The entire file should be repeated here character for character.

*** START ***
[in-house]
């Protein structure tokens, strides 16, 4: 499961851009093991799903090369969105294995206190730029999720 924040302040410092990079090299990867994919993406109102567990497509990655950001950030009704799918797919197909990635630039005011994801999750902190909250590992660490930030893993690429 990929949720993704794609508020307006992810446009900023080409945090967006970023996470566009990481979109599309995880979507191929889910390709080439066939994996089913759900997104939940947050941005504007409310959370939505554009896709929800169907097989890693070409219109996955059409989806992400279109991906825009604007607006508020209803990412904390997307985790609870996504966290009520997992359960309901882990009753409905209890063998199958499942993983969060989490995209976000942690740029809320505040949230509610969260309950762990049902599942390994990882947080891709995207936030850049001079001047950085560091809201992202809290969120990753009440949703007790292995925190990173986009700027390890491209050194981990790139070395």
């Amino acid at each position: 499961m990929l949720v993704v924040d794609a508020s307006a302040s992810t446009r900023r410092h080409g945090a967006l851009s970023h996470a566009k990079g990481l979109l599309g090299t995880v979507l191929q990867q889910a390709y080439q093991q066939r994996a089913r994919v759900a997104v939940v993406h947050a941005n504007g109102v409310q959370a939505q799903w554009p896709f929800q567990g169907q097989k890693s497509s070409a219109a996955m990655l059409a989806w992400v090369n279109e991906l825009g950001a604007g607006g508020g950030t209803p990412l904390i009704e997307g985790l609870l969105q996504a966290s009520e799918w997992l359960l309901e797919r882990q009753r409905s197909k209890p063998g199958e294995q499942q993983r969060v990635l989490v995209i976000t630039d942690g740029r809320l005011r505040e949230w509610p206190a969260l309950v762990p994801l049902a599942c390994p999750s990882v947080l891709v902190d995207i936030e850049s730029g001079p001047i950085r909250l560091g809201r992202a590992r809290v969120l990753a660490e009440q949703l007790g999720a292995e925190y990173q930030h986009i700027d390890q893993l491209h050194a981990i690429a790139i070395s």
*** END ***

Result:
[in-house]
């Protein structure tokens, strides 16, 4: 499961851009093991799903090369969105294995206190730029999720 924040302040410092990079090299990867994919993406109102567990497509990655950001950030009704799918797919197909990635630039005011994801999750902190909250590992660490930030893993690429 990929949720993704794609508020307006992810446009900023080409945090967006970023996470566009990481979109599309995880979507191929889910390709080439066939994996089913759900997104939940947050941005504007409310959370939505554009896709929800169907097989890693070409219109996955059409989806992400279109991906825009604007607006508020209803990412904390997307985790609870996504966290009520997992359960309901882990009753409905209890063998199958499942993983969060989490995209976000942690740029809320505040949230509610969260309950762990049902599942390994990882947080891709995207936030850049001079001047950085560091809201992202809290969120990753009440949703007790292995925190990173986009700027390890491209050194981990790139070395």
């Amino acid at each position: 499961m990929l949720v993704v924040d794609a508020s307006a302040s992810t446009r900023r410092h080409g945090a967006l851009s970023h996470a566009k990079g990481l979109l599309g090299t995880v979507l191929q990867q889910a390709y080439q093991q066939r994996a089913r994919v759900a997104v939940v993406h947050a941005n504007g109102v409310q959370a939505q799903w554009p896709f929800q567990g169907q097989k890693s497509s070409a219109a996955m990655l059409a989806w992400v090369n279109e991906l825009g950001a604007g607006g508020g950030t209803p990412l904390i009704e997307g985790l609870l969105q996504a966290s009520e799918w997992l359960l309901e797919r882990q009753r409905s197909k209890p063998g199958e294995q499942q993983r969060v990635l989490v995209i976000t630039d942690g740029r809320l005011r505040e949230w509610p206190a969260l309950v762990p994801l049902a599942c390994p999750s990882v947080l891709v902190d995207i936030e850049s730029g001079p001047i950085r909250l560091g809201r992202a590992r809290v969120l990753a660490e009440q949703l007790g999720a292995e925190y990173q930030h986009i700027d390890q893993l491209h050194a981990i690429a790139i070395s």